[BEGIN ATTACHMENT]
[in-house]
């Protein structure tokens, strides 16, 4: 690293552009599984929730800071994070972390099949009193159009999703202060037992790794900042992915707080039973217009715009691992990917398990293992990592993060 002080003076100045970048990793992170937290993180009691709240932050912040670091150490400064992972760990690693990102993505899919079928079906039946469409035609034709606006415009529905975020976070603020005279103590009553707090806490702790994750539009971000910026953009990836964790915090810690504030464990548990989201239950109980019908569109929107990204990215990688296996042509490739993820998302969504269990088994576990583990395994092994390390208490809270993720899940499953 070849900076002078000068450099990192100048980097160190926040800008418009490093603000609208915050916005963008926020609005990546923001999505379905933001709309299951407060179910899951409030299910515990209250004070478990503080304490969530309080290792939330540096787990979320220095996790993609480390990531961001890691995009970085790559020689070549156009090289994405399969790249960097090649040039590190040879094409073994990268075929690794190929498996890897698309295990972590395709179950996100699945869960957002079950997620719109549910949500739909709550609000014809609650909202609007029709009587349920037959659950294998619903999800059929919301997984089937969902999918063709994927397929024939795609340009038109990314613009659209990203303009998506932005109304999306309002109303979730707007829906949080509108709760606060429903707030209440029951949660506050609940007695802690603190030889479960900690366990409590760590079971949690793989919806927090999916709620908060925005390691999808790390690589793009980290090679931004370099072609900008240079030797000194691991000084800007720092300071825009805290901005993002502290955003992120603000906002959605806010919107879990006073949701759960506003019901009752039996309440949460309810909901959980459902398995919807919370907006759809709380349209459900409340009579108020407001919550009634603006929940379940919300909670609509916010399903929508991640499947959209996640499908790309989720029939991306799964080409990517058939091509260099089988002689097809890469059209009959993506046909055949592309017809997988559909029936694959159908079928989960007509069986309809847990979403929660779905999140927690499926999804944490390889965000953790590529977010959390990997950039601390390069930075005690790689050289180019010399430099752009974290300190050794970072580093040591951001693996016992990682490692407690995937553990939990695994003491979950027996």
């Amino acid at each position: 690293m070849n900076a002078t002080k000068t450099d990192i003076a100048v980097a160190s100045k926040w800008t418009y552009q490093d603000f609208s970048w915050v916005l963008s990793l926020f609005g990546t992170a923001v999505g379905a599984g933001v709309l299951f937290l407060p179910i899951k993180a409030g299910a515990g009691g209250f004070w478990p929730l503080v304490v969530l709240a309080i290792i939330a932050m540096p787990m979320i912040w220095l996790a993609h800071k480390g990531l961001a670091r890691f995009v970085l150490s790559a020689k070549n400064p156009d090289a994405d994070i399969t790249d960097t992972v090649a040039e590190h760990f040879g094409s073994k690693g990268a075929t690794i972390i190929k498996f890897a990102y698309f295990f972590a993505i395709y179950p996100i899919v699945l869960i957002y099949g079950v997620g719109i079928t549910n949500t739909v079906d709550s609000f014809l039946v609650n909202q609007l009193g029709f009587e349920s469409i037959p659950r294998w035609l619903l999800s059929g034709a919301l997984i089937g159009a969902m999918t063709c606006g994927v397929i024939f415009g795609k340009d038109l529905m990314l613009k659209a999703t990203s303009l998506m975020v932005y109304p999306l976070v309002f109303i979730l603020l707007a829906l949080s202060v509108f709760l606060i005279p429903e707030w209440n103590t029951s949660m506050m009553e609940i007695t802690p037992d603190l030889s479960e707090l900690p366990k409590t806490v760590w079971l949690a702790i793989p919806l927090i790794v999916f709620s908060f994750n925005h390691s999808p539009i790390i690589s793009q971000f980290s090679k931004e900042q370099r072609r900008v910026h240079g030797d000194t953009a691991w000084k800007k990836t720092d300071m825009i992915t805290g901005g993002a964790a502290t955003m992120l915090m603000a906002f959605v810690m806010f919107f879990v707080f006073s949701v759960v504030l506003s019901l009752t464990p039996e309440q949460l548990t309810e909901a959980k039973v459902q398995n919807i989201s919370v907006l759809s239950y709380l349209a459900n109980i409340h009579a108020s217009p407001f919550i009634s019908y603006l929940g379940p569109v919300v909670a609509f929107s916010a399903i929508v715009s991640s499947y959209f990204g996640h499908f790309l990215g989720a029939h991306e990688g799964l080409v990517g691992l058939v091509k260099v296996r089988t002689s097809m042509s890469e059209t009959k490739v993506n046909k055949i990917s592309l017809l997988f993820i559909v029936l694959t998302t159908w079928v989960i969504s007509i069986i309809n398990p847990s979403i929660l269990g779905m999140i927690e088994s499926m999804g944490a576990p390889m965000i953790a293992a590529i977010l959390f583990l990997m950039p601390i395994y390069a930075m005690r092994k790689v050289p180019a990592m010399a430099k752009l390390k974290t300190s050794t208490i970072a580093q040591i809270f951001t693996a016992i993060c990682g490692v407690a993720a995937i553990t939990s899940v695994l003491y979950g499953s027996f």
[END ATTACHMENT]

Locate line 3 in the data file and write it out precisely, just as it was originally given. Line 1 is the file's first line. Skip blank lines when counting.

């Amino acid at each position: 690293m070849n900076a002078t002080k000068t450099d990192i003076a100048v980097a160190s100045k926040w800008t418009y552009q490093d603000f609208s970048w915050v916005l963008s990793l926020f609005g990546t992170a923001v999505g379905a599984g933001v709309l299951f937290l407060p179910i899951k993180a409030g299910a515990g009691g209250f004070w478990p929730l503080v304490v969530l709240a309080i290792i939330a932050m540096p787990m979320i912040w220095l996790a993609h800071k480390g990531l961001a670091r890691f995009v970085l150490s790559a020689k070549n400064p156009d090289a994405d994070i399969t790249d960097t992972v090649a040039e590190h760990f040879g094409s073994k690693g990268a075929t690794i972390i190929k498996f890897a990102y698309f295990f972590a993505i395709y179950p996100i899919v699945l869960i957002y099949g079950v997620g719109i079928t549910n949500t739909v079906d709550s609000f014809l039946v609650n909202q609007l009193g029709f009587e349920s469409i037959p659950r294998w035609l619903l999800s059929g034709a919301l997984i089937g159009a969902m999918t063709c606006g994927v397929i024939f415009g795609k340009d038109l529905m990314l613009k659209a999703t990203s303009l998506m975020v932005y109304p999306l976070v309002f109303i979730l603020l707007a829906l949080s202060v509108f709760l606060i005279p429903e707030w209440n103590t029951s949660m506050m009553e609940i007695t802690p037992d603190l030889s479960e707090l900690p366990k409590t806490v760590w079971l949690a702790i793989p919806l927090i790794v999916f709620s908060f994750n925005h390691s999808p539009i790390i690589s793009q971000f980290s090679k931004e900042q370099r072609r900008v910026h240079g030797d000194t953009a691991w000084k800007k990836t720092d300071m825009i992915t805290g901005g993002a964790a502290t955003m992120l915090m603000a906002f959605v810690m806010f919107f879990v707080f006073s949701v759960v504030l506003s019901l009752t464990p039996e309440q949460l548990t309810e909901a959980k039973v459902q398995n919807i989201s919370v907006l759809s239950y709380l349209a459900n109980i409340h009579a108020s217009p407001f919550i009634s019908y603006l929940g379940p569109v919300v909670a609509f929107s916010a399903i929508v715009s991640s499947y959209f990204g996640h499908f790309l990215g989720a029939h991306e990688g799964l080409v990517g691992l058939v091509k260099v296996r089988t002689s097809m042509s890469e059209t009959k490739v993506n046909k055949i990917s592309l017809l997988f993820i559909v029936l694959t998302t159908w079928v989960i969504s007509i069986i309809n398990p847990s979403i929660l269990g779905m999140i927690e088994s499926m999804g944490a576990p390889m965000i953790a293992a590529i977010l959390f583990l990997m950039p601390i395994y390069a930075m005690r092994k790689v050289p180019a990592m010399a430099k752009l390390k974290t300190s050794t208490i970072a580093q040591i809270f951001t693996a016992i993060c990682g490692v407690a993720a995937i553990t939990s899940v695994l003491y979950g499953s027996f």